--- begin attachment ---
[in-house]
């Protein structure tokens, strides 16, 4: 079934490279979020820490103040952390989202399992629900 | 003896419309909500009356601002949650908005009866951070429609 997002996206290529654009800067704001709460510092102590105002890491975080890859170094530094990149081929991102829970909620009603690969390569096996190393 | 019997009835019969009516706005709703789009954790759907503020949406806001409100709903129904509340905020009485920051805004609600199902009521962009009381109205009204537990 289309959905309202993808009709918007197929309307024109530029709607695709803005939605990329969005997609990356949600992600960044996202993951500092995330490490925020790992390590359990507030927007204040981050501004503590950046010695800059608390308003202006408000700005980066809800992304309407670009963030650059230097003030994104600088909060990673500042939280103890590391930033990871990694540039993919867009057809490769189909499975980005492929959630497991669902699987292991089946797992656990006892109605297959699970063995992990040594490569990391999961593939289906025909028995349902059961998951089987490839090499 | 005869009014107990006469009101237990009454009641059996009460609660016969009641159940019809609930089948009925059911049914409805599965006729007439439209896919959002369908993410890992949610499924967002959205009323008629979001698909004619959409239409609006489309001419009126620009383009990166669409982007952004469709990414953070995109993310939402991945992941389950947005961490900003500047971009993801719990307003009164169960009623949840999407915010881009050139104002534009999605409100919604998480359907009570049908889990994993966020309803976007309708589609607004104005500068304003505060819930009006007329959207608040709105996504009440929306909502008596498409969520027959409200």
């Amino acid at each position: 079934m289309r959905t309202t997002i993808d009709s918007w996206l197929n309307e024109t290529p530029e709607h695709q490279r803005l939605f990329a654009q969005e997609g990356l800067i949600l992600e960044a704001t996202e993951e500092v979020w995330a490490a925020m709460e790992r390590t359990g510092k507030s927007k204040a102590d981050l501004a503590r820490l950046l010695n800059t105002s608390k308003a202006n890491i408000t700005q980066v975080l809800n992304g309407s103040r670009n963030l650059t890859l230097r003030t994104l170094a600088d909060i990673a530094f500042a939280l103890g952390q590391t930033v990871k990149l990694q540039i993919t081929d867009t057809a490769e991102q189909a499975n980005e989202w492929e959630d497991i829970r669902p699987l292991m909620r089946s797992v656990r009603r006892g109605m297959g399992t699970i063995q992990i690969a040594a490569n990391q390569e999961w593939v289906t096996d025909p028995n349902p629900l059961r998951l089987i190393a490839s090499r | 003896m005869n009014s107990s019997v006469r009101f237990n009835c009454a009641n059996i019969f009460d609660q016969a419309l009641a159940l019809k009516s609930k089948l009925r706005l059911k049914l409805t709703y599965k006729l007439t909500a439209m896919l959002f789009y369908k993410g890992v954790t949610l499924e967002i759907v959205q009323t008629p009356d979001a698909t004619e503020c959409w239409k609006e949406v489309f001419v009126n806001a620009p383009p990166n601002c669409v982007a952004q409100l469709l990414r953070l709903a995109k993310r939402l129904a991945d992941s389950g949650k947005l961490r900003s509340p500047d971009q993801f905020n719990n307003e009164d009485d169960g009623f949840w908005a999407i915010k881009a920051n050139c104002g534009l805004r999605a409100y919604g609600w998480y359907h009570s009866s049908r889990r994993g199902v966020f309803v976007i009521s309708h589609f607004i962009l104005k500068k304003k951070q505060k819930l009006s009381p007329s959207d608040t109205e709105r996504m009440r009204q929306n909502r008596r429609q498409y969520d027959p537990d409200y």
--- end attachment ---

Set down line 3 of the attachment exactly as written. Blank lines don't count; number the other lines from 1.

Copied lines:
């Amino acid at each position: 079934m289309r959905t309202t997002i993808d009709s918007w996206l197929n309307e024109t290529p530029e709607h695709q490279r803005l939605f990329a654009q969005e997609g990356l800067i949600l992600e960044a704001t996202e993951e500092v979020w995330a490490a925020m709460e790992r390590t359990g510092k507030s927007k204040a102590d981050l501004a503590r820490l950046l010695n800059t105002s608390k308003a202006n890491i408000t700005q980066v975080l809800n992304g309407s103040r670009n963030l650059t890859l230097r003030t994104l170094a600088d909060i990673a530094f500042a939280l103890g952390q590391t930033v990871k990149l990694q540039i993919t081929d867009t057809a490769e991102q189909a499975n980005e989202w492929e959630d497991i829970r669902p699987l292991m909620r089946s797992v656990r009603r006892g109605m297959g399992t699970i063995q992990i690969a040594a490569n990391q390569e999961w593939v289906t096996d025909p028995n349902p629900l059961r998951l089987i190393a490839s090499r | 003896m005869n009014s107990s019997v006469r009101f237990n009835c009454a009641n059996i019969f009460d609660q016969a419309l009641a159940l019809k009516s609930k089948l009925r706005l059911k049914l409805t709703y599965k006729l007439t909500a439209m896919l959002f789009y369908k993410g890992v954790t949610l499924e967002i759907v959205q009323t008629p009356d979001a698909t004619e503020c959409w239409k609006e949406v489309f001419v009126n806001a620009p383009p990166n601002c669409v982007a952004q409100l469709l990414r953070l709903a995109k993310r939402l129904a991945d992941s389950g949650k947005l961490r900003s509340p500047d971009q993801f905020n719990n307003e009164d009485d169960g009623f949840w908005a999407i915010k881009a920051n050139c104002g534009l805004r999605a409100y919604g609600w998480y359907h009570s009866s049908r889990r994993g199902v966020f309803v976007i009521s309708h589609f607004i962009l104005k500068k304003k951070q505060k819930l009006s009381p007329s959207d608040t109205e709105r996504m009440r009204q929306n909502r008596r429609q498409y969520d027959p537990d409200y």